Gans drew comparisons between Lyoya’s case and the killing of Philando Castile, a Black man who was killed in front of his child after he was stopped for a minor traffic violation in a suburb of Saint Paul, Minnesota, in 2016.

“In the last number of years, we have seen time and time again how traffic stops end up with police killing unarmed Black men and women,” Gans said. “Jurisdictions are recognizing that.”

Lansing is the only police department in Michigan to rethink how it allows officers to handle minor traffic violations. Cle Jackson, the president of the Grand Rapids NAACP, said his city should follow suit in the wake of Lyoya’s death.

“For minor traffic infractions, I don’t think officers should be making stops related to that nature,” Jackson told HuffPost. “At the end of the day, no one should lose their life. It should not escalate to that level.”

Mourners toss dirt into the grave of Patrick Lyoya as he is laid to rest at Resurrection Cemetery on April 22, 2022, in Wyoming, Michigan.
Mourners toss dirt into the grave of Patrick Lyoya as he is laid to rest at Resurrection Cemetery on April 22, 2022, in Wyoming, Michigan.
Scott Olson via Getty Images

Seeking Policy Changes

After the footage of Lyoya’s killing was released, some lawmakers demanded more accountability for state and local law enforcement, and his family members are planning to file a civil lawsuit after they receive details from a Freedom of Information Act request.

Rep. Brenda Lawrence (D-Mich.) introduced the OATH Act, which would set up a pilot program that increases funding for police body camera training. For reasons that remain unclear, Schurr’s camera turned off shortly before he killed Lyoya. Police officials have theorized that the camera was knocked off while Schurr pinned Lyoya down.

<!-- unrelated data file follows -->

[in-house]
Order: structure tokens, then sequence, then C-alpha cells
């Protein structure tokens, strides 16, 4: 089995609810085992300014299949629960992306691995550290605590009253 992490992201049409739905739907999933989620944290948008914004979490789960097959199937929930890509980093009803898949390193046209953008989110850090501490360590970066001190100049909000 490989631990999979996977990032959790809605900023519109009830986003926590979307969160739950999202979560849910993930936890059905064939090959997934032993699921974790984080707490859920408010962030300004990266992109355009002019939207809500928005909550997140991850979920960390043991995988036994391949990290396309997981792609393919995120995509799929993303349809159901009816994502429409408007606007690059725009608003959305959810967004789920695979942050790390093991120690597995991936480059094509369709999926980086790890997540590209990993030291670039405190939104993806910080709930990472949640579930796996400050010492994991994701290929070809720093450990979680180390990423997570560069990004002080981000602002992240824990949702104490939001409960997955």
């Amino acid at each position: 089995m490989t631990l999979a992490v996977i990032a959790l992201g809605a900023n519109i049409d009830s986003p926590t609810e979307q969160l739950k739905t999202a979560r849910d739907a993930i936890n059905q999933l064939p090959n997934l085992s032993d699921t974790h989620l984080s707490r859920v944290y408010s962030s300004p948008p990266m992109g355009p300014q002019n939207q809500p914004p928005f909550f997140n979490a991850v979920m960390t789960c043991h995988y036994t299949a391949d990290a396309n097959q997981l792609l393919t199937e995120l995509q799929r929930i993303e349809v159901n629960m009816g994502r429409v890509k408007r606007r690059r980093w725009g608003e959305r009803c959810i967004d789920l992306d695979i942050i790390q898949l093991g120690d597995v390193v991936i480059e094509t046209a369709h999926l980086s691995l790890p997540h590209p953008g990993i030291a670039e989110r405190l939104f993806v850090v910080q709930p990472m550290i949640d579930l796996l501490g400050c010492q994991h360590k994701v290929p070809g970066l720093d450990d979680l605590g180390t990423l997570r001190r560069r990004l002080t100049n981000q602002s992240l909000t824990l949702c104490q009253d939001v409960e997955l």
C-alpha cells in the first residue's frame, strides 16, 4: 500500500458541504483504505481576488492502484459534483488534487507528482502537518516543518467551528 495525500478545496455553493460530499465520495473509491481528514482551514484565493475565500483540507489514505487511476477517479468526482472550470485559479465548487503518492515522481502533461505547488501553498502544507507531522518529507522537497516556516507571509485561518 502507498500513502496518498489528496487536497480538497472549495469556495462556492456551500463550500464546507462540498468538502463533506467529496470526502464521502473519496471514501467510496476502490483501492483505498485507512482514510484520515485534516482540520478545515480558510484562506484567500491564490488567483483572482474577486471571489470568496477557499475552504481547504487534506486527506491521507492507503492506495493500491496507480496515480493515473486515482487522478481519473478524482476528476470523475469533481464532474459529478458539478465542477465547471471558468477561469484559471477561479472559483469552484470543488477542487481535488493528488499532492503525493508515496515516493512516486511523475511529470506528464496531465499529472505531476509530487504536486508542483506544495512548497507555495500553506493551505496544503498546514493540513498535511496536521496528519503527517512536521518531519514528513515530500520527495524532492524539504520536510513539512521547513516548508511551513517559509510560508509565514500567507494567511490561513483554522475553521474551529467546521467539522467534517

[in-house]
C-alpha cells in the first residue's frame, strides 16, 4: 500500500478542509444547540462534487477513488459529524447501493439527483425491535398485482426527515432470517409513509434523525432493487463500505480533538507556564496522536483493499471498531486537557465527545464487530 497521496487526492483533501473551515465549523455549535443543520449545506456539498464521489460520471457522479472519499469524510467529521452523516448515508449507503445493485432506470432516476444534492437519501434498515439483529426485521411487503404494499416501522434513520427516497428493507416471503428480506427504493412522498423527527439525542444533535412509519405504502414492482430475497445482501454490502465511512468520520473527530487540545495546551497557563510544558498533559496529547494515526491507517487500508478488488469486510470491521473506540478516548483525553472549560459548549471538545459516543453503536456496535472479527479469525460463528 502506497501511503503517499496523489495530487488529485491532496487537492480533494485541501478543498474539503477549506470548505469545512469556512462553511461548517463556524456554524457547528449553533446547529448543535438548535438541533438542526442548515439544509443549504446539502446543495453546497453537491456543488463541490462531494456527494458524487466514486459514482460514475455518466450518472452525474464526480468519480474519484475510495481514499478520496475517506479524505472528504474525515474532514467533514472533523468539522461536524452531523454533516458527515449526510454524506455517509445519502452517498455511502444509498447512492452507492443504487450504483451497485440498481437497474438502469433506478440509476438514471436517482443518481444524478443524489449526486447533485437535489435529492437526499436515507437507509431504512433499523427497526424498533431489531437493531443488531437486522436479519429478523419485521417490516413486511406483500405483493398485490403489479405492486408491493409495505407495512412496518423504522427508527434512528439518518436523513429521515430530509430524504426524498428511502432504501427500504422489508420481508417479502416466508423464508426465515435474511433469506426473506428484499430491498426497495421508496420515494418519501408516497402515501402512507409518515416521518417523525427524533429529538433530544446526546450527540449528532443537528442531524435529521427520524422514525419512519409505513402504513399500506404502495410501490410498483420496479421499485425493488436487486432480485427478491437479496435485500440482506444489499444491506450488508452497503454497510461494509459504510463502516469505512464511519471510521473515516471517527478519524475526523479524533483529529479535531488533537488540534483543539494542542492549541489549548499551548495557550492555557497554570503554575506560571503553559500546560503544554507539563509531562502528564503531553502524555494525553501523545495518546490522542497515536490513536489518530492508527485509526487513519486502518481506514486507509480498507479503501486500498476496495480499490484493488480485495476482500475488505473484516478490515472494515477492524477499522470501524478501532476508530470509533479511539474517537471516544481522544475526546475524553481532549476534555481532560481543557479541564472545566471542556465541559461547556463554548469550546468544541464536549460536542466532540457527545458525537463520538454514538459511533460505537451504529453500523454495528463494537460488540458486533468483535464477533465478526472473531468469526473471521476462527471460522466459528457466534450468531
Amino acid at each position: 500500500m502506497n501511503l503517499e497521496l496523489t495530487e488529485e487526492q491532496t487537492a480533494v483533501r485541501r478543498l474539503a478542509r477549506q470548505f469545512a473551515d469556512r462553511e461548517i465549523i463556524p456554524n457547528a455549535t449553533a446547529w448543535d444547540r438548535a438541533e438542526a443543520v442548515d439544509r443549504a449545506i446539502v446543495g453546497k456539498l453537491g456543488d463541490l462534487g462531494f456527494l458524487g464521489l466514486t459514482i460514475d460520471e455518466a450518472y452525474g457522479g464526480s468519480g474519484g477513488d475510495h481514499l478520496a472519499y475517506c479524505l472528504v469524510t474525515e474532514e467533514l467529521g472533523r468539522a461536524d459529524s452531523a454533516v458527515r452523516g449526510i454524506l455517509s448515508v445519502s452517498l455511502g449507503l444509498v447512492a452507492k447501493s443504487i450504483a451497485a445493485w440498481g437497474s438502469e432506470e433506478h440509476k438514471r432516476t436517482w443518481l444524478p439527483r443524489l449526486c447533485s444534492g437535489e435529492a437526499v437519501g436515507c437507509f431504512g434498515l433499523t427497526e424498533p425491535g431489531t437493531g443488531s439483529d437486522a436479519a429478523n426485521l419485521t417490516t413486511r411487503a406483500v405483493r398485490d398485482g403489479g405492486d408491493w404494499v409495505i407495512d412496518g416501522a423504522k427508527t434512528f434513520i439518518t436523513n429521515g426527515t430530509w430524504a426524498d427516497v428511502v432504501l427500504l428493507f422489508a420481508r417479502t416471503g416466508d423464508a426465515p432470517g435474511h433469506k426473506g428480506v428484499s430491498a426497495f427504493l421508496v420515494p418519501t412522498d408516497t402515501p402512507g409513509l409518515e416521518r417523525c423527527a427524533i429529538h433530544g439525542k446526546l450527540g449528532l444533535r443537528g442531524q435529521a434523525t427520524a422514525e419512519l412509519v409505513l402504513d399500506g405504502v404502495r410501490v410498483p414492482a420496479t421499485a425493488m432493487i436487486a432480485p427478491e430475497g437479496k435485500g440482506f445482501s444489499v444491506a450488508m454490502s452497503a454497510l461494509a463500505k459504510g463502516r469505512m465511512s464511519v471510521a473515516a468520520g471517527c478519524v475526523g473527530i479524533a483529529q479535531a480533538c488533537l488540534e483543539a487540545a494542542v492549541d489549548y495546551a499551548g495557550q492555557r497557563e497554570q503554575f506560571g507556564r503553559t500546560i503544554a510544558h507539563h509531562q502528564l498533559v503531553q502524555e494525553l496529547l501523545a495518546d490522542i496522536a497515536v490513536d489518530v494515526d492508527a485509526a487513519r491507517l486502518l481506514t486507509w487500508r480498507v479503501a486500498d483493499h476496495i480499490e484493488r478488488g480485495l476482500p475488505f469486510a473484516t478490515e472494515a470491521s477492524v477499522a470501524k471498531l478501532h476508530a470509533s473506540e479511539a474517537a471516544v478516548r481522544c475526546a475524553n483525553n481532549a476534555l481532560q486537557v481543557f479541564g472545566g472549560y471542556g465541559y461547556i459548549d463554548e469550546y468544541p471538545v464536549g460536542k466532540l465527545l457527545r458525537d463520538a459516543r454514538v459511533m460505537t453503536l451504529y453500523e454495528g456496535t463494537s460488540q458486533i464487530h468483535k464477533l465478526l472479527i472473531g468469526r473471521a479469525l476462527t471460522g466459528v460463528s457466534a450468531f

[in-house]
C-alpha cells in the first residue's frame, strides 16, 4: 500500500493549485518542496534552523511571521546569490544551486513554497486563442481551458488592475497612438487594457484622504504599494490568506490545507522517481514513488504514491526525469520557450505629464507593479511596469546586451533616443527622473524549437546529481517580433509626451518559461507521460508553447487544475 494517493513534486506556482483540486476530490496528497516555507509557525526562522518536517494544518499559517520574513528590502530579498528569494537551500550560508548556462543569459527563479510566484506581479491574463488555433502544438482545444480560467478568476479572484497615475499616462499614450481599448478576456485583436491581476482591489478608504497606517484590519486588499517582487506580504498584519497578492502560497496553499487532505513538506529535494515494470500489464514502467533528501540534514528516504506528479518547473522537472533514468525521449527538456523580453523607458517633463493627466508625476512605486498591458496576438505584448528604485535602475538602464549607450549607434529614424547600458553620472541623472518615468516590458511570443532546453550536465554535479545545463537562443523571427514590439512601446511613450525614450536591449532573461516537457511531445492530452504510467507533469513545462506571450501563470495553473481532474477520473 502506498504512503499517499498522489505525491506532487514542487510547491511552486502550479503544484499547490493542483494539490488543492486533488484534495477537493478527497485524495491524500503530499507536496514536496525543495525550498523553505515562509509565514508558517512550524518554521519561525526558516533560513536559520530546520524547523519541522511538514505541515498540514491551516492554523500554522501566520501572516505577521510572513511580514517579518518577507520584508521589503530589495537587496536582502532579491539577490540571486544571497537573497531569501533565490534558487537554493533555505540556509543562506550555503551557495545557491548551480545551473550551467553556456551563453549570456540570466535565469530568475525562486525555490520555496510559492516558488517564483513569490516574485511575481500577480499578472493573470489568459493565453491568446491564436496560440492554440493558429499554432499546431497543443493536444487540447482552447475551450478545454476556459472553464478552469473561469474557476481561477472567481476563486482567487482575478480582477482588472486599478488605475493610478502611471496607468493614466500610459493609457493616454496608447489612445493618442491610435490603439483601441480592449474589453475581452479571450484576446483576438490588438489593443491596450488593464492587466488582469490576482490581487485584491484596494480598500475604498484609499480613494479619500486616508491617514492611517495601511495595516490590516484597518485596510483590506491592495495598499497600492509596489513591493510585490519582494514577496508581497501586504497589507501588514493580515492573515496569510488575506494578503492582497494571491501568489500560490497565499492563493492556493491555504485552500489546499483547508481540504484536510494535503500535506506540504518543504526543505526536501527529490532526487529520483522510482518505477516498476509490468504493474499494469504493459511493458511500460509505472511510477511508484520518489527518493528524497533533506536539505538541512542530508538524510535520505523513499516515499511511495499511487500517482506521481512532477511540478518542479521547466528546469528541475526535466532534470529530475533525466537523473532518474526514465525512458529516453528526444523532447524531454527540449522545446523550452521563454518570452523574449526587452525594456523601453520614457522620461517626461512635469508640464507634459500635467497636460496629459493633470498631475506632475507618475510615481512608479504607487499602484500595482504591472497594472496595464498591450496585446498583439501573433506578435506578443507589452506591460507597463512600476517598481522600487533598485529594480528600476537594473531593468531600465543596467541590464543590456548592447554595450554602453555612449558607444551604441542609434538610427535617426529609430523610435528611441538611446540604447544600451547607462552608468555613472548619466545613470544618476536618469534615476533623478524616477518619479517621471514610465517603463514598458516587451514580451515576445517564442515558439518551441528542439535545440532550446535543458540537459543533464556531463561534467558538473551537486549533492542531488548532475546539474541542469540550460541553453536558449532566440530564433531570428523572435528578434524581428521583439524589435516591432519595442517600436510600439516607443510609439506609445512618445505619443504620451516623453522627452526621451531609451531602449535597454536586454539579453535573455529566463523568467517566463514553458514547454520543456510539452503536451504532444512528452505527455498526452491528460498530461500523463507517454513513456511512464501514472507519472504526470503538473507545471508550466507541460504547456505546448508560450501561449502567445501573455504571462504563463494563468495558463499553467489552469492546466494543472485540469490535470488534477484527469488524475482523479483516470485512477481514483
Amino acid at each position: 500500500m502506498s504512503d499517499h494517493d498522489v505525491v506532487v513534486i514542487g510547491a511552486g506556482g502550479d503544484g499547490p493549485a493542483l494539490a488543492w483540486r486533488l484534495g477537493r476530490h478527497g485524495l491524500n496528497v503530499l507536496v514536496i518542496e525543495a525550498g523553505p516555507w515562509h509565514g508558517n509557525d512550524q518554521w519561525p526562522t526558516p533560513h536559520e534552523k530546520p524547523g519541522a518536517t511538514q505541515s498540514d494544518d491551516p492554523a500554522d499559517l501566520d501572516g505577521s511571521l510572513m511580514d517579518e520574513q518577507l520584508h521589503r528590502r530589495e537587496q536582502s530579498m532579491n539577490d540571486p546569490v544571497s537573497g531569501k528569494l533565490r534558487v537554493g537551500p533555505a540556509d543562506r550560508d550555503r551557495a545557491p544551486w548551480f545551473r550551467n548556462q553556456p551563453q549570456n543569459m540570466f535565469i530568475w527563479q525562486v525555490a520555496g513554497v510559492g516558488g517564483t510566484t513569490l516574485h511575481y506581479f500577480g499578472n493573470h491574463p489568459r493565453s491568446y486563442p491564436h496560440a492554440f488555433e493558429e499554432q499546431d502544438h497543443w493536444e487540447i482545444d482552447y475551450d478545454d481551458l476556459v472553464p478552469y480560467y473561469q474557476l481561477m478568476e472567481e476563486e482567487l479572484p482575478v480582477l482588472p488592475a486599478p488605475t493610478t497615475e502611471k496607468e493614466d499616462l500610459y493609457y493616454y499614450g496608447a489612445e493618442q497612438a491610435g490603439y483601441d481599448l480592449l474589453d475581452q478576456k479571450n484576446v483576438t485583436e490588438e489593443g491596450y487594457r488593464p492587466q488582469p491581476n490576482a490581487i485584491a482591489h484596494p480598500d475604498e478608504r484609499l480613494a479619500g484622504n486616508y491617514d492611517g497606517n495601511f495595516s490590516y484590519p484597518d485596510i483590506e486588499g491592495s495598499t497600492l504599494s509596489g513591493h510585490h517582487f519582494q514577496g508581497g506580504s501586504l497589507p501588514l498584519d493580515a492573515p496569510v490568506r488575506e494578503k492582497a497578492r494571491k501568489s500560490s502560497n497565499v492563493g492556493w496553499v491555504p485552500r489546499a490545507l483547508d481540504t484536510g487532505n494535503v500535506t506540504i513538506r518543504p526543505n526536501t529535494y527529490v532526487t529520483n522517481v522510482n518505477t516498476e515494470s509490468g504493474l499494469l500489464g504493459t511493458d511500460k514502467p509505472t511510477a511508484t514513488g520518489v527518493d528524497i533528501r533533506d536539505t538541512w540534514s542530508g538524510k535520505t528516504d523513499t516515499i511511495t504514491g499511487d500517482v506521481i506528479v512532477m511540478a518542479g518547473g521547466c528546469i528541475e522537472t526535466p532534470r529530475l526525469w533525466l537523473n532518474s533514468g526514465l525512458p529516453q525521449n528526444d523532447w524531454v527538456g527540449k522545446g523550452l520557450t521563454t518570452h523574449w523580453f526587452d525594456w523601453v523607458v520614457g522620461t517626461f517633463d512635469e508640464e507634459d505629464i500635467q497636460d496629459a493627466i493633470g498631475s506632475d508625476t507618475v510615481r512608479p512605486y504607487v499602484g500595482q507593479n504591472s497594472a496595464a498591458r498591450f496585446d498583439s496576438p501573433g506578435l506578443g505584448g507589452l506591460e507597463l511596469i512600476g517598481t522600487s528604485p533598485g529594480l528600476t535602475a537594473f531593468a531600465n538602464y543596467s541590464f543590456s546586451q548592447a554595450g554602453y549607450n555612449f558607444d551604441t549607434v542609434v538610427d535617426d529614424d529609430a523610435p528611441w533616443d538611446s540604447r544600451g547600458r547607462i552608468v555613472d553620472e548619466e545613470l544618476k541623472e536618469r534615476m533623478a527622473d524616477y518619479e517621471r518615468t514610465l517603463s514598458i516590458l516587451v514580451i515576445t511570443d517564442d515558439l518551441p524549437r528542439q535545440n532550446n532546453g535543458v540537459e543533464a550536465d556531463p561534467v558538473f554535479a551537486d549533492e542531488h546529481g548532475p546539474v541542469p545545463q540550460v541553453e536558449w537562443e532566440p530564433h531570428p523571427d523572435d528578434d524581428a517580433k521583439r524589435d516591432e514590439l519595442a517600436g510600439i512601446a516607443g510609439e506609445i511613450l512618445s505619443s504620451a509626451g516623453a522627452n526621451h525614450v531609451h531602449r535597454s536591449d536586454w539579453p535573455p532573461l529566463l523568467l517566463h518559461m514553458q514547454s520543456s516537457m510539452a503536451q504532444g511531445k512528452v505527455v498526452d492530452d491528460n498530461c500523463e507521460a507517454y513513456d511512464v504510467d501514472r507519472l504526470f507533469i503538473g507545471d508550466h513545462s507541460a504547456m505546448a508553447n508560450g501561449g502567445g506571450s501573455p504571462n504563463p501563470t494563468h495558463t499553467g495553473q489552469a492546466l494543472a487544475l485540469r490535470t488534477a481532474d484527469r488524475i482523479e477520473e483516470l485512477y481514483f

“While body-worn cameras are intended to be a tool for accountability, there have been too many instances where BWCs have been mishandled. And oftentimes, footage that is captured is reviewed only after an incident occurs,” Lawrence said in a press release after introducing the legislation in April.

Michigan also announced it would restart its pattern and practice investigation into the Grand Rapids City police department — which would address the tactical approach officers take in policing the community. The investigation will examine whether officers are purposely and disproportionately over-policing Black residents and other residents of color.

Meanwhile, all eyes will be on Schurr’s trial.

Schurr has been fired from the Grand Rapids Police Department. He’s the first officer from the department to be criminally indicted on a murder charge, according to the Kent County Prosecutor’s office. If convicted, he could be sentenced to life in prison with the possibility of parole.

For police accountability advocates, the decision to charge Schurr came as a surprise, especially since the department initially refused to release his name after the shooting.

Miriam Aukerman, a senior staff attorney at the American Civil Liberties Union, said withholding Schurr’s name was “damaging to the integrity” of the investigation. Police Chief Eric Winstrom decided to release his name more than two weeks after the shooting because it was already publicly circulating.

The NAACP’s Jackson hopes to see accountability for Lyoya’s death, but struggles with the 26-year-old being another person killed by police.

“Now Patrick is a part of that class of alumni who have been slaughtered in the streets by an officer who was trigger-happy and could have totally defused the situation,” Jackson said.